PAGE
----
Thursday, July 24, 2008

BEN Special Passages - July 21, 2008

As a result of rising gas prices, and difficult economic times, we are hearing day after day the constant drumbeat to open up our public lands, shores and wildernesses to all forms of natural resource extraction.

Below is a compilation of "special passages" that I hope will inspire you and remind us all, why we must protect and preserve our national treasures and natural heritage. 

Best Wishes,

Pat Byington

Publisher BEN


….the glory of the United States must rest and has rested upon a firmer foundation than that of her purely material resources.  It is the love of country that has lighted and that keeps glowing the holy fire of patriotism.  And this love is excited, primarily, by the beauty of the country.  

– J. Horace McFarland, remarks before the White House Conference on Conservation and Natural Resources, 1908


There are always rival claims to every unexploited area, and even the parks cannot stand up against such claims unless the strength of their own claim is recognized.  Unless we think of intangible values as no less important than material resources, unless we are willing to say that man’s need of and right to what the parks and wildernesses provide are as fundamental as any of his material needs they are lost…..

The generations now living may very well be that which will make the irrevocable decision whether or not America will continue to be for centuries to come the one great nation which had the foresight to preserve an important part of its heritage.  If we do not preserve it, then we shall have diminished by just that much the unique privilege of being an American.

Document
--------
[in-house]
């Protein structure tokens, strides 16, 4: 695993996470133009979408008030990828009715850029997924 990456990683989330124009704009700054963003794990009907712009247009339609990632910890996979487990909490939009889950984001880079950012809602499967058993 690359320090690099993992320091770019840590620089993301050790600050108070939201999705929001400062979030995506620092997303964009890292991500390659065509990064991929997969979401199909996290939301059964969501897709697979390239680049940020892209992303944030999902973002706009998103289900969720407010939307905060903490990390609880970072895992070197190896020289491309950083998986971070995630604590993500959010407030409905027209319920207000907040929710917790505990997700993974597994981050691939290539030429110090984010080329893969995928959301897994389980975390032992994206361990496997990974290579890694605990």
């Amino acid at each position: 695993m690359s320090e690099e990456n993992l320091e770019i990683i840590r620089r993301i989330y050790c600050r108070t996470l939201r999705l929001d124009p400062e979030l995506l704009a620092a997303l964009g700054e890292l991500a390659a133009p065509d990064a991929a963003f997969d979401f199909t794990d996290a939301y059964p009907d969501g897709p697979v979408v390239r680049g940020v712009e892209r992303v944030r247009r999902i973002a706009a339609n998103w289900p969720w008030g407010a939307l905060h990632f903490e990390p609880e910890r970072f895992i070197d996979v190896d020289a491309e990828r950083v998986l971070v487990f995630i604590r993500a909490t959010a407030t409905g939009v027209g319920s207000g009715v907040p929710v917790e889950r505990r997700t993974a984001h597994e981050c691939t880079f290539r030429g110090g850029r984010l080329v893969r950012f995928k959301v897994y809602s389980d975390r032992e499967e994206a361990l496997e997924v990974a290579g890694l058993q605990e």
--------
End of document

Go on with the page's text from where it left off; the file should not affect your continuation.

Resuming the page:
-  Joseph Wood Krutch


Wilderness is an anchor to windward.  Knowing it is there, we can also know that we are still a rich Nation, tending to resources as we should - not a people in despair searching every last nook and cranny of our land for board of lumber, a barrel of oil, a blade of grass, or a tank of water."

Senator Clinton P. Anderson of New Mexico


His (President Theodore Roosevelt) methods were often unorthodox.  In 1908 a canny speculator (later a United States Senator) saw the tourism potential of Arizona's Grand Canyon, and sought to control access to it by preempting the awe-inspiring overlooks with a series of mining claims.  The move would have been entirely legal, as the Canyon was part of the public domain.  The problem was taken with alarm to the President.  His first impulse was to make the Canyon a national park, but there was not time to wait for an Act of Congress.  Two years earlier, however, Congress had passed the Antiquities Act, giving Presidents the power to create 'National Monuments" for the preservation of 'historic landmarks....and other objects of historic or scientific interest."

Although the Grand Canyon seemed scacrely to fit the description, the Attorney General told Roosevelt he could take a chance and make it a national monument.  TR signed a proclamation on the spot, and withdrew the canyon and its rims from mining entry.  Twelve years later (after Roosevelt's death) the United States Supreme Court, in a broad minded moment, did some conserving of its own and upheld the action, putting the indelible ink of authority into a pen that congressional committees had hardly intended to place in presidential hands. 

- From the book The Quiet Crisis and The Next Generation, author Stewart Udall


Something will have gone out of us as a people if we ever let the remaining wilderness be destroyed; if we permit the last virgin forests to be turned into comic books and plastic cigarette cases; if we drive the few remaining members of the wild species into zoos or to extinction; if we pollute the last clear air and dirty the last clean streams and push our paved roads through the last of the silence, so that never again will Americans be free in their own country from the noise, the exhausts, the stinks of human and automotive waste.  And so that never again can we have the chance to see ourselves single, separate, vertical and individual in the world, part of the environment of trees and rocks and soil, brother to the other animals, part of the natural world and competent to belong in it. 

– Wallace Stegner

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